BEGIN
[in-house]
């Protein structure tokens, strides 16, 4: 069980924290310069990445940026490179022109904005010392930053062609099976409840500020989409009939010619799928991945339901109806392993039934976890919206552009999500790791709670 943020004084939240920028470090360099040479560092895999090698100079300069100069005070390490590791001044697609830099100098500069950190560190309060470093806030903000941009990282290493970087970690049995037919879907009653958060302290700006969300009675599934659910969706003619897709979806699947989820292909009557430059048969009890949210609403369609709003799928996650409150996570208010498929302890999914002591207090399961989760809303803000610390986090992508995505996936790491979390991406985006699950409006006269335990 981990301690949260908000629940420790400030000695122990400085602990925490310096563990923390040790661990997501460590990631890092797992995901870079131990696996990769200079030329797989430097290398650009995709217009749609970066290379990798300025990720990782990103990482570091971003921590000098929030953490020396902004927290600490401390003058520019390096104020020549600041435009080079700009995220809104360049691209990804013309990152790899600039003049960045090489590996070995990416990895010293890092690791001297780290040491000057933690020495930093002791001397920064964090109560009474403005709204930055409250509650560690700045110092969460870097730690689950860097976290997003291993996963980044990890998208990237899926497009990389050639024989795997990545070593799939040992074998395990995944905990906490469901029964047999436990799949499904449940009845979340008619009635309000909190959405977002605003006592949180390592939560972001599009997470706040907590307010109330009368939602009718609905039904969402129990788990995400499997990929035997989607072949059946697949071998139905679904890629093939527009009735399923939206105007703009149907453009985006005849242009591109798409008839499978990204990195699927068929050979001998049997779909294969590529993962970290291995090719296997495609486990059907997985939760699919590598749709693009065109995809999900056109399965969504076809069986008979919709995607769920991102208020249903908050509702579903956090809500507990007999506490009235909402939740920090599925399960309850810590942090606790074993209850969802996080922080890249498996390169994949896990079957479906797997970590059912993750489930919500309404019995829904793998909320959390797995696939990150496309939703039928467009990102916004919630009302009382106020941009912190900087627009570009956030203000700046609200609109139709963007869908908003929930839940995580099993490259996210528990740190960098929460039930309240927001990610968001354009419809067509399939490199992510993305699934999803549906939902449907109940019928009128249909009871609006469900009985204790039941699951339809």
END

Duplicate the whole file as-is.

[in-house]
């Protein structure tokens, strides 16, 4: 069980924290310069990445940026490179022109904005010392930053062609099976409840500020989409009939010619799928991945339901109806392993039934976890919206552009999500790791709670 943020004084939240920028470090360099040479560092895999090698100079300069100069005070390490590791001044697609830099100098500069950190560190309060470093806030903000941009990282290493970087970690049995037919879907009653958060302290700006969300009675599934659910969706003619897709979806699947989820292909009557430059048969009890949210609403369609709003799928996650409150996570208010498929302890999914002591207090399961989760809303803000610390986090992508995505996936790491979390991406985006699950409006006269335990 981990301690949260908000629940420790400030000695122990400085602990925490310096563990923390040790661990997501460590990631890092797992995901870079131990696996990769200079030329797989430097290398650009995709217009749609970066290379990798300025990720990782990103990482570091971003921590000098929030953490020396902004927290600490401390003058520019390096104020020549600041435009080079700009995220809104360049691209990804013309990152790899600039003049960045090489590996070995990416990895010293890092690791001297780290040491000057933690020495930093002791001397920064964090109560009474403005709204930055409250509650560690700045110092969460870097730690689950860097976290997003291993996963980044990890998208990237899926497009990389050639024989795997990545070593799939040992074998395990995944905990906490469901029964047999436990799949499904449940009845979340008619009635309000909190959405977002605003006592949180390592939560972001599009997470706040907590307010109330009368939602009718609905039904969402129990788990995400499997990929035997989607072949059946697949071998139905679904890629093939527009009735399923939206105007703009149907453009985006005849242009591109798409008839499978990204990195699927068929050979001998049997779909294969590529993962970290291995090719296997495609486990059907997985939760699919590598749709693009065109995809999900056109399965969504076809069986008979919709995607769920991102208020249903908050509702579903956090809500507990007999506490009235909402939740920090599925399960309850810590942090606790074993209850969802996080922080890249498996390169994949896990079957479906797997970590059912993750489930919500309404019995829904793998909320959390797995696939990150496309939703039928467009990102916004919630009302009382106020941009912190900087627009570009956030203000700046609200609109139709963007869908908003929930839940995580099993490259996210528990740190960098929460039930309240927001990610968001354009419809067509399939490199992510993305699934999803549906939902449907109940019928009128249909009871609006469900009985204790039941699951339809």